I’ve mentioned Jennifer here before, after I met her at Blissdom. She’s a Texan, wife, and working mother of two (a boy and a girl), and writes at Jennifer P. Williams. She’s a smart, hilarious, won’t take crap from anybody southerner, and she doesn’t pull any punches. She tells it like it is, with sass and grace. She writes creative fiction as well, and has started a summer series that I’m excited to keep reading.
Jennifer is also the co-author of Mom and Mommer, a real, relatable weight-loss blog. Here, Jennifer and Jodi talk about the good, bad, and ugly of trying to get and stay healthy.
Thanks for sharing with us today, Jennifer!
I’m a planner. Events, work schedules, potential conversations, arguments that will never happen… You name it. I plan it. Most of my plans never see fruition. Because most of my plans are based on expectations of what may happen.
When I was fourteen, I expected to never get married. To me, love was not a real thing. Then I met David and he changed all of that.
When I was 20, I expected to finish college and start my career within a couple of years. It was a four year degree after all. Real life got in the way of that plan, and it ended up taking me six more years to finish school.
I never expected to move away from our small home town area. Oh no, I expected to stay right where I was and find a good job. Graduation found me accepting a job offer in Houston.
I never expected to forgive my dad for all of the pain I blamed him for growing up. Maturity and the toll of carrying so much emotional baggage weakened my resolve. I found myself not only forgiving, but hoping to be forgiven as well.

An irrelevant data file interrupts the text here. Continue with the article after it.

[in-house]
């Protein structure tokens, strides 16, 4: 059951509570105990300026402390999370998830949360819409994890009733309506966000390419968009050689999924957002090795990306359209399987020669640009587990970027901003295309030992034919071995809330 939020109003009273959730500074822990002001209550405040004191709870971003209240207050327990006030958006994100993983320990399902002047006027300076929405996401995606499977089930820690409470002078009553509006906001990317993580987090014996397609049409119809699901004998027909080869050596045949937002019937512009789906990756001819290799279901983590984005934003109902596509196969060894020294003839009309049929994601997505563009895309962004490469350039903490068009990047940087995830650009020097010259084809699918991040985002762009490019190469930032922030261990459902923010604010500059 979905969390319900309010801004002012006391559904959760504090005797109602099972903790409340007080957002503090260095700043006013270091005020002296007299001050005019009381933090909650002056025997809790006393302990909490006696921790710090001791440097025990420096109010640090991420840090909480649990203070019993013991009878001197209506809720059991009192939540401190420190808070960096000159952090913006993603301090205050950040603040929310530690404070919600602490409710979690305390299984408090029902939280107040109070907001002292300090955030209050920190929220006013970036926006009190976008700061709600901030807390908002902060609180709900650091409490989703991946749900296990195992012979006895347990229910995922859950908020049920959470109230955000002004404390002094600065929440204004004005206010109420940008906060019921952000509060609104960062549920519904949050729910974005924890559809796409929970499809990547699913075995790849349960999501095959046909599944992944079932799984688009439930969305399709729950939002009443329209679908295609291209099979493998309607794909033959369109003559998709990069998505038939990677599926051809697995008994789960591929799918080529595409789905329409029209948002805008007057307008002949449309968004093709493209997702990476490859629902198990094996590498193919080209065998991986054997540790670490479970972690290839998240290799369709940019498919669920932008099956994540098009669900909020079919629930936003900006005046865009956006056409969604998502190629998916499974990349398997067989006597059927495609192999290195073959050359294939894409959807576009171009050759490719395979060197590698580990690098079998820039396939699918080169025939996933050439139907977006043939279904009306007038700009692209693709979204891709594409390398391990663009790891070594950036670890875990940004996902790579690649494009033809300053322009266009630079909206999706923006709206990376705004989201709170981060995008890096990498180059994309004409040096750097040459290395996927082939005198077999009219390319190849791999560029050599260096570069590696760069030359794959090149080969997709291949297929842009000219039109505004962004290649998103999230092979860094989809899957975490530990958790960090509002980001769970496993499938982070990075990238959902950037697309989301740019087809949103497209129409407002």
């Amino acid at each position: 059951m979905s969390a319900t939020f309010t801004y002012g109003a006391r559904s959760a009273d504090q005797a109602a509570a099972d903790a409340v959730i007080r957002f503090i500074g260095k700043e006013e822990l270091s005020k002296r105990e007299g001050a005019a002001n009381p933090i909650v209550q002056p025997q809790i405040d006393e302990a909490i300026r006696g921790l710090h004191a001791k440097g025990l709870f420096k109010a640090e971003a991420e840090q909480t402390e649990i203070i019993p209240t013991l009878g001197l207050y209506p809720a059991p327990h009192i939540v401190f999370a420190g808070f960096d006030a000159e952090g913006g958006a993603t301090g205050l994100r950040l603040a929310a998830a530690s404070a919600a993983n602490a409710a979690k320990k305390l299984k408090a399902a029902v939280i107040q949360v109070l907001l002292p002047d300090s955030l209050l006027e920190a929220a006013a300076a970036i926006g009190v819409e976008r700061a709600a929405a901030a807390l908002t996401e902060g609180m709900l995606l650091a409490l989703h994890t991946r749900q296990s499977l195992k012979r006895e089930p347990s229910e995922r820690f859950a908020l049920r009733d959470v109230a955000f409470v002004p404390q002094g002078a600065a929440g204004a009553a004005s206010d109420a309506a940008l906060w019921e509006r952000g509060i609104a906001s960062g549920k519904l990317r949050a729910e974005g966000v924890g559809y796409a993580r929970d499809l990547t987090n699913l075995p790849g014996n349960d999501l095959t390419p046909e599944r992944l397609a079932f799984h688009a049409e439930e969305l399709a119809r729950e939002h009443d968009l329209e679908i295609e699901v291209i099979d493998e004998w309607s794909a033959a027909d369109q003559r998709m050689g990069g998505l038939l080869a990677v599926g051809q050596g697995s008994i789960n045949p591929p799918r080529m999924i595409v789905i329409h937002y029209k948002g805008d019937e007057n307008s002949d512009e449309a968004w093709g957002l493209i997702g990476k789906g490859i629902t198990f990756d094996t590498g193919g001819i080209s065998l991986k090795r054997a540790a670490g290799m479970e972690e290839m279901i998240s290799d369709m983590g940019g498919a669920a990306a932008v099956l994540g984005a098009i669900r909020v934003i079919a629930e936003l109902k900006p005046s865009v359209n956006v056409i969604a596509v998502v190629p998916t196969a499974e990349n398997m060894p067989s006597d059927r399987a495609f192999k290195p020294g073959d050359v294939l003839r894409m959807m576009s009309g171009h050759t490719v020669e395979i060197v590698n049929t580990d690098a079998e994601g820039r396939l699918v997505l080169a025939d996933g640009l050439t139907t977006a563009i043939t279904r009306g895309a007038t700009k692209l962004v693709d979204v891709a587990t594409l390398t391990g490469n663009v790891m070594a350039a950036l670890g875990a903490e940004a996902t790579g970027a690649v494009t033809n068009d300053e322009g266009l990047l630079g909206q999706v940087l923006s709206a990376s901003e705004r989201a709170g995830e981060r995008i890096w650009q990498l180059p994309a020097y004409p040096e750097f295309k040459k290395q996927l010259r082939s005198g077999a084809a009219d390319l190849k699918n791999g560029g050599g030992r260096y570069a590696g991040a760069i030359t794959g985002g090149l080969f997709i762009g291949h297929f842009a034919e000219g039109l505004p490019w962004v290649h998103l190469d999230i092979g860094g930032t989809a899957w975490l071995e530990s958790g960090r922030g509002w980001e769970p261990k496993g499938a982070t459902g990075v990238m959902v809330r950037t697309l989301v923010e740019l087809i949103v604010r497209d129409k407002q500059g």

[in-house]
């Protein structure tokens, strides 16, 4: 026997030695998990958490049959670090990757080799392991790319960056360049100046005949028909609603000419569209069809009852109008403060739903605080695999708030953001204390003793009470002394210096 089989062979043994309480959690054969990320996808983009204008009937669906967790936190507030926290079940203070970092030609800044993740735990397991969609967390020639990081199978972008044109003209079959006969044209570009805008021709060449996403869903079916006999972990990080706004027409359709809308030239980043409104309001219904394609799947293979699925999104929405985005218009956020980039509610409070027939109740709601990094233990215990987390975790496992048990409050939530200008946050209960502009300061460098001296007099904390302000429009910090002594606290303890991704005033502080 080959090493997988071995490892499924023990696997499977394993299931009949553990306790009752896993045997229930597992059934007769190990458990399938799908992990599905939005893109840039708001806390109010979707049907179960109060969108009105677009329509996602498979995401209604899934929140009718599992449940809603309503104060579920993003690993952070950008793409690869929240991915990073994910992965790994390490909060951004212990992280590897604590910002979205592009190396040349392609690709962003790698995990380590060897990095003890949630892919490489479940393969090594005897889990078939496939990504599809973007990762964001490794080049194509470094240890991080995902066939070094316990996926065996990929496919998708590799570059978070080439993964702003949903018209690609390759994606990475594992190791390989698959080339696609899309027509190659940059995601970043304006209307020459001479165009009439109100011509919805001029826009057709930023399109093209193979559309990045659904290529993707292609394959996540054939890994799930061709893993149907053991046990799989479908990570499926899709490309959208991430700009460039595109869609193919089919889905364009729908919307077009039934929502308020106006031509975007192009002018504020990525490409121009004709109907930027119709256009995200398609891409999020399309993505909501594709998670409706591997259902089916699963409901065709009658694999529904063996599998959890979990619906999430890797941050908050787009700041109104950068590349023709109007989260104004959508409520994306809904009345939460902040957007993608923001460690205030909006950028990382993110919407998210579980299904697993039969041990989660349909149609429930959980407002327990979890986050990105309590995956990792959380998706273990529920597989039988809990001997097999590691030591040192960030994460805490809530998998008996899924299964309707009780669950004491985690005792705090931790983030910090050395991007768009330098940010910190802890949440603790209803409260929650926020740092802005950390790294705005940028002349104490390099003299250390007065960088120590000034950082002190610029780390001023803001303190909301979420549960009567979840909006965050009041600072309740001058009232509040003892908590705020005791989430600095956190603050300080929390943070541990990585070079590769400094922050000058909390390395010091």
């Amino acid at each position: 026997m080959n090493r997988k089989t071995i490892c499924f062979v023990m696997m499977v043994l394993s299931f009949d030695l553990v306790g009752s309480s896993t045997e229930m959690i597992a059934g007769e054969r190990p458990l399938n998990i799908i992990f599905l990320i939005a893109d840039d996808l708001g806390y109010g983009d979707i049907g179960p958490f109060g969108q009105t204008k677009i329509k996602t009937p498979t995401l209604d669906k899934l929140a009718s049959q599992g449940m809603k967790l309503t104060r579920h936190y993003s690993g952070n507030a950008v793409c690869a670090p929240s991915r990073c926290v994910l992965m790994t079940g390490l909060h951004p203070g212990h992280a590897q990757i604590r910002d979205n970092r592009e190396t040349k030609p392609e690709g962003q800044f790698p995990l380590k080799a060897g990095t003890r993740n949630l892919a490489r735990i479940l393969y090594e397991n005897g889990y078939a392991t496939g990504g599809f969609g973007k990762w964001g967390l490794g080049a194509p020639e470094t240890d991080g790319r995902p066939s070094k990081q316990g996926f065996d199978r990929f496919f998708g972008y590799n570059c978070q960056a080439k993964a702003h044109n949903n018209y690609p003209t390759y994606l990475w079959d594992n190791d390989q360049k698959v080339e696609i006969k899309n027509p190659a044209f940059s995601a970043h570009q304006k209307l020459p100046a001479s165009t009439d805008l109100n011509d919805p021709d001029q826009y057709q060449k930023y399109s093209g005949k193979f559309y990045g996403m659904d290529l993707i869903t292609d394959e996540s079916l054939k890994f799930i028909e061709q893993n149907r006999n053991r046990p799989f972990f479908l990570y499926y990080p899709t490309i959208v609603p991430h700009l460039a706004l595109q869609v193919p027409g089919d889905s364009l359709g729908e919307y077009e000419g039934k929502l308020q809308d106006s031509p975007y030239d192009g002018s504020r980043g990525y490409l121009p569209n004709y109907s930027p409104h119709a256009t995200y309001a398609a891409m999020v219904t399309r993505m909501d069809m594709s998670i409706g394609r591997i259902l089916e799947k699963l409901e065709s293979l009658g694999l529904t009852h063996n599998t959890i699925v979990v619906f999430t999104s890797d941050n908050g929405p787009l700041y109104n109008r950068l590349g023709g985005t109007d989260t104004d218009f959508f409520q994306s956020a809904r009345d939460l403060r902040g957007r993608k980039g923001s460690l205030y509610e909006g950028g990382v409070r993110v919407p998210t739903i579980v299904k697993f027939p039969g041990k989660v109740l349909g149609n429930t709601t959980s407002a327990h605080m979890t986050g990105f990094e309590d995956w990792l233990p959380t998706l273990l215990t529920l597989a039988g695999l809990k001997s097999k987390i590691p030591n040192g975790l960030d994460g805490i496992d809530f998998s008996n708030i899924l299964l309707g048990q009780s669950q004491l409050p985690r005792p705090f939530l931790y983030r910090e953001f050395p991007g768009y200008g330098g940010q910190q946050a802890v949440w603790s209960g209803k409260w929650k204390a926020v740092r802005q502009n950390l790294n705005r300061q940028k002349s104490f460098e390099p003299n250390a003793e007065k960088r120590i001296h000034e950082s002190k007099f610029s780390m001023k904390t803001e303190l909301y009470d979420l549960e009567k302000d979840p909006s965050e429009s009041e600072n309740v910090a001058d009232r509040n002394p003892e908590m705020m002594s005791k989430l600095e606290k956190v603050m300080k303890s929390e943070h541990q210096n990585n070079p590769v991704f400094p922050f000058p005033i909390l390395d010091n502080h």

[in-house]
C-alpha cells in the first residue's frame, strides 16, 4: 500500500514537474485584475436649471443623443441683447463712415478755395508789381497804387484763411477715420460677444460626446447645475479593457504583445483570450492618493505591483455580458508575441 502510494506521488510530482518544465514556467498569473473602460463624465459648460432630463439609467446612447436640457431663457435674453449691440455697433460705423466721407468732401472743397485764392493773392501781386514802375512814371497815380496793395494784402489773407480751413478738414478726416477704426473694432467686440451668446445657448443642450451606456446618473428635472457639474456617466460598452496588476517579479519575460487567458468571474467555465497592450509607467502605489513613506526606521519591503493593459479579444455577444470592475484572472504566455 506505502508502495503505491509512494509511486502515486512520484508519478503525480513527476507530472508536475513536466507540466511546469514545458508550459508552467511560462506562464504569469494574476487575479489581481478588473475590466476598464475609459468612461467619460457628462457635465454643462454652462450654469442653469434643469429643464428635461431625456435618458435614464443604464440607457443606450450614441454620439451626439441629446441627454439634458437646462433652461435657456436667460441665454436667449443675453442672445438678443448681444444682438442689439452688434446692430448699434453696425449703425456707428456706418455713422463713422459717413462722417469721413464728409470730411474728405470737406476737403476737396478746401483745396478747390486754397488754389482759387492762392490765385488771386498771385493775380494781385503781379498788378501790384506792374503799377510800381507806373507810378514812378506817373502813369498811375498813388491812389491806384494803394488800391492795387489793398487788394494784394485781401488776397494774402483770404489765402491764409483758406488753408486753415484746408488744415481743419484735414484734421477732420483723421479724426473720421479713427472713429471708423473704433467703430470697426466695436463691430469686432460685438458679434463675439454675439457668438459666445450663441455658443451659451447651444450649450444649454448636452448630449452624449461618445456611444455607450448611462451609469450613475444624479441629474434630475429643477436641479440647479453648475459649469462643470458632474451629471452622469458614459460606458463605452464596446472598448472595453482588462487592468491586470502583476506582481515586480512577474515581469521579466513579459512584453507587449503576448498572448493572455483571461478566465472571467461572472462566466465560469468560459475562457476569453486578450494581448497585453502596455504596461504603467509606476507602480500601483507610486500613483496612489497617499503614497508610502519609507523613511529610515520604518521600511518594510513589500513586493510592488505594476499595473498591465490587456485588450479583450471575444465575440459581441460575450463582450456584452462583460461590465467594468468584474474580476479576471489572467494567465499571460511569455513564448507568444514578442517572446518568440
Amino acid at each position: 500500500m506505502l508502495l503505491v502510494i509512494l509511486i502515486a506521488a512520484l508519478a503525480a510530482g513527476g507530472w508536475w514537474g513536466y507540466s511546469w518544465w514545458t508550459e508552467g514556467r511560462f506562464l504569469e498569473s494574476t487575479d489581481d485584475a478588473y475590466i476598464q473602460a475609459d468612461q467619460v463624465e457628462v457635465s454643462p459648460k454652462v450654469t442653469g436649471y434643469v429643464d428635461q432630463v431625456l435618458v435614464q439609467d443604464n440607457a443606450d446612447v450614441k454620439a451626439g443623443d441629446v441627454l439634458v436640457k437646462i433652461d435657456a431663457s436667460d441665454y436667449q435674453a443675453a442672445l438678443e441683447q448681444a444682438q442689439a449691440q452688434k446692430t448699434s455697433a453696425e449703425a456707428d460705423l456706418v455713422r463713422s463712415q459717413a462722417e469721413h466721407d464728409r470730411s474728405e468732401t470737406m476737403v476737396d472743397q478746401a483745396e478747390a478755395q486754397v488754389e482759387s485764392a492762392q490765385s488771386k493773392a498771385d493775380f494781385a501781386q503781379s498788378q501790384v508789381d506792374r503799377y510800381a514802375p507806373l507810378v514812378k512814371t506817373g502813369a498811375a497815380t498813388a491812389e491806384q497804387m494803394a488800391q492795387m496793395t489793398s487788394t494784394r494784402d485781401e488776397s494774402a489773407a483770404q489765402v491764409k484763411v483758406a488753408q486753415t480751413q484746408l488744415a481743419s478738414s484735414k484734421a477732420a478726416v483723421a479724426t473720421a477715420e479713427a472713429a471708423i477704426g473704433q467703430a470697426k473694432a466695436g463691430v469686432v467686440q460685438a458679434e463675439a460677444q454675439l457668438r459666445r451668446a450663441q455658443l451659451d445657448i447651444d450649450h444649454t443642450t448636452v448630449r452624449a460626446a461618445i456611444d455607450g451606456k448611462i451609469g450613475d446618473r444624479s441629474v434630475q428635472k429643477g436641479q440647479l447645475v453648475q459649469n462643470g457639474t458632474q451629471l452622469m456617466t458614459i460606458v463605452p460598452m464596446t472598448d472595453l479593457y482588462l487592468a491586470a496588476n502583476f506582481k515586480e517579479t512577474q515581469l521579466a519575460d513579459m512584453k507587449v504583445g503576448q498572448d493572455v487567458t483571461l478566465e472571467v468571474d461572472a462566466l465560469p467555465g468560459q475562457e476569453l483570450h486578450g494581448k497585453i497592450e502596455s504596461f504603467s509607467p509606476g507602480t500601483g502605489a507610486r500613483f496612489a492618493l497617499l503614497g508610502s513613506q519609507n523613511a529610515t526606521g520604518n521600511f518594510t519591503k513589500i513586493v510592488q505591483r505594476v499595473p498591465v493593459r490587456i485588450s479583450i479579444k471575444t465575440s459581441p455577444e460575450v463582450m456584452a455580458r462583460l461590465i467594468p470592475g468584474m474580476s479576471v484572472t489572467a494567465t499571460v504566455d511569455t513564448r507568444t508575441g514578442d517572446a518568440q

With school behind me and well on my way to a successful career as an auditor, I expected that I would finally be able to have a baby. Seven years of infertility taught me a lot about unfulfilled expectations.
I always expected, in some part of my mind, that my marriage wouldn’t last. Not because I didn’t love David or because I didn’t want to be with him, but because that’s what people do. They get divorced. Thankfully, I married a man that was able to flip my expectations completely around. In July we will celebrate 23 years together.
Throwing myself 100 percent into my career for a large accounting firm had me traveling all over the world, which is something I had for sure never expected. But after it happened, I never expected that I would do anything else. Then I became a mom, and everything I knew about life changed in an instant. All of the previous great expectations I had for my life were flipped on their head overnight.
If the road to hell is paved with good intentions, then the road to an unhappy life is one focused on unmet expectations. As I’ve gotten older, and left my well-laid plans in the dust of a full life, I’ve learned that God has so much more good for us than we could ever anticipate. No expectation I could ever dream of will measure up to what He has planned for me.
If you are mired in a list of unmet expectations, I have one life lesson I want to pass along. Focus on what you’ve been given. Not what you’ve missed.